An update on the South African Merino clip

South african sheep

It is easy to be Australia centric when thinking about Merino supply but the other major southern hemisphere wool exporters are important supplies of Merino and non-Merino wool also. With this in mind this article takes a look at South African Merino volumes.

The South African wool market is well reported by Cape Wools SA. South African auction sale data for this article has been sourced from the Cape Wool SA website.

Figure 1 puts the South African Merino clip from last season in context to the Australian clip. Wool sales are used, as this is the data provided by Cape Wools SA and the data is organised along the half micron categories used by Cape Wools SA. The South African Merino clip has an average fibre diameter around 19.5 micron, which is half to one full micron broader than the Australian clip in recent seasons. In terms of volume the South African Merino volume is around 13% that of the Australian clip in greasy terms. This disparity in overall volume is clear in Figure 1.

There is a caveat to looking at this simple comparison of total volume by micron category. The supply of South African Merino wool by staple length is relevant because the length of the South African clip is shorter due to more frequent shearing. As such, South Africa supplies more broader Merino wool than Australia.

Figure 2 shows the micron distribution of the Merino clips in South Africa and Australia for last season (2020-21). The slightly broader South African clip shows up with a greater proportion of 19-21 micron wool and much less sub-17 micron wool.

In Figure 3 the South African Merino clip is expressed as a proportion of the Australian clip (sales data) by micron category for last season (2020-21) and a decade before that (2011-2012). The reduction in very broad Merino wool (24 micron and broader) in Australia in recent seasons has led to an increase in the relative size of the South African supply.  A decade ago the average Merino fibre diameter was 20 microns. The reduction to 19.5 micron has helped lift the relative size of the South African clip for 19.5 micron and finer wool, but the South African clip remains of little consequence for sub 17 micron supply.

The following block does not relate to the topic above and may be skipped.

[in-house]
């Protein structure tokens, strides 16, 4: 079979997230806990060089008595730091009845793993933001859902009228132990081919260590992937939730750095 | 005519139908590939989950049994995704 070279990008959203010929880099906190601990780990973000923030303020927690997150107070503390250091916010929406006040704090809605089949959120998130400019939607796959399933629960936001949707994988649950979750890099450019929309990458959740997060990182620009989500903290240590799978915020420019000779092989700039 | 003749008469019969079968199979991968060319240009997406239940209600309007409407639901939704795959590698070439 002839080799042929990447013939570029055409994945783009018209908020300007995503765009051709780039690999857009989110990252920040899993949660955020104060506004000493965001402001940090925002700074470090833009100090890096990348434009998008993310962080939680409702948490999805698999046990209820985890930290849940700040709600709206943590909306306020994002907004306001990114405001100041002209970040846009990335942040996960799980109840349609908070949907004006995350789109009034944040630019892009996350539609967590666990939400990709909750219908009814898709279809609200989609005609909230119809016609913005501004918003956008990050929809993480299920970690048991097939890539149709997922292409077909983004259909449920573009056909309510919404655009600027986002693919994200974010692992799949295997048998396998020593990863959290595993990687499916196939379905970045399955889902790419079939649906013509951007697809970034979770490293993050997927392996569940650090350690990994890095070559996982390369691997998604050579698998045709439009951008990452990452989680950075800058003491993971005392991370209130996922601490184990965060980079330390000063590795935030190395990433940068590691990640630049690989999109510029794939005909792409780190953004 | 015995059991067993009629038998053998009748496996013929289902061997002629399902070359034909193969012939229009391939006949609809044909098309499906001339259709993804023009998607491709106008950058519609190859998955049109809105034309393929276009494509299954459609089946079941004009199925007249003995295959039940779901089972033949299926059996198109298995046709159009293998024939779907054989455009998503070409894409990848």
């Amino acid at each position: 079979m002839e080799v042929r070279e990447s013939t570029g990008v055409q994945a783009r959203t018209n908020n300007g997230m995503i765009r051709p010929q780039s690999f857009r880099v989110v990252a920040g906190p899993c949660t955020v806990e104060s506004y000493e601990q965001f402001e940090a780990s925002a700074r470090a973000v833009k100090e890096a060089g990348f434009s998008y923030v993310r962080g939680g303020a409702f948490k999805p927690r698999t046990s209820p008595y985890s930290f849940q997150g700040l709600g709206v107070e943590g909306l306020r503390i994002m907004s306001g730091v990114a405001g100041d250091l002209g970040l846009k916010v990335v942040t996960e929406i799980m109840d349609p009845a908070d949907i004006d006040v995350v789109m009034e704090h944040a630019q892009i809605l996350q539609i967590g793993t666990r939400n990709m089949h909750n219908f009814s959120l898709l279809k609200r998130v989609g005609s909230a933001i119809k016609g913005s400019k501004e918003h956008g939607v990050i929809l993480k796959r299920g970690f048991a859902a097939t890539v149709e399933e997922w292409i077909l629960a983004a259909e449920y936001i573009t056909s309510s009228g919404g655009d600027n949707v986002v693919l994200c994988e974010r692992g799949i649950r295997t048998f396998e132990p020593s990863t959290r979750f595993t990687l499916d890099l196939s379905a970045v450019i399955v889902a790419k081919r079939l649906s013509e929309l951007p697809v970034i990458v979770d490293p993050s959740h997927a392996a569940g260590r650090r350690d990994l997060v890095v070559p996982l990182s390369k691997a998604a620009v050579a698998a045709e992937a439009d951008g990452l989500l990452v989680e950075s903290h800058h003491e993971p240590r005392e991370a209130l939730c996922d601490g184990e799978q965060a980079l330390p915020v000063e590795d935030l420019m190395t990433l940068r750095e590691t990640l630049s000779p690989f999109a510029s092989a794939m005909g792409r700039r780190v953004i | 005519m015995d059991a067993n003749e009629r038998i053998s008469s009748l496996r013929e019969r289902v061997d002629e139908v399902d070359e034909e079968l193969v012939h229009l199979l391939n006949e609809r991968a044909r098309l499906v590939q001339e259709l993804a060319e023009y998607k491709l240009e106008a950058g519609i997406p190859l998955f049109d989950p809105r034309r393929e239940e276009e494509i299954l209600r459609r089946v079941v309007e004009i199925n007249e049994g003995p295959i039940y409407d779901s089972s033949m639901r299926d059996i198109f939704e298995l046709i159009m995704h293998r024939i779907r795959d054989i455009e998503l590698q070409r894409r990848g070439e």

The core South African Merino micron category volumes, extending out to 21 micron, are 14% to 20% of their Australian equivalents.  When other quality criteria are overlaid the relative volumes change, as was noted above with regards to staple length. The other quality issue is non-mulesed status. Figure 4 is a copy of Figure 1 with only the non-mulesed (CM & NM) Merino sales in Australia shown. The picture changes dramatically, with South African volumes matching or exceeding the supply in Australia from 18.5 micron through to 21.5 micron.

What does it mean?

In a world or lower sheep numbers, especially in Australia, it will pay to understand the Southern Hemisphere supply as opposed to the Australian supply of Merino wool only. A good example of this is to look at the supply of non-mulesed Merino wool. While the South African Merino clip overall is only 13% (give or take a bit between years) of the Australian clip, when it comes to non-mulesed Merino wool it matches Australia for supply.

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Key Points

  • In total volume terms the South African Merino clip is about 13% of the size of the Australian Merino clip in greasy terms.
  • The South African Merino clip is slightly broader (19.5 micron versus 18.5-19 micron) than the Australian Merino clip.
  • For 18.5 to 21 micron the South African Merino clip is 14% to 20% of the comparable Australian micron category volumes.
  • When a non-mulesed filter is overlaid on the Australian data, the South African merino volumes generally match or exceed Australian volumes for 18.5 micron and broader.

Click on figure to expand

Click on figure to expand

Click on figure to expand

Data sources: AWEX, Cape Wools, ICS 

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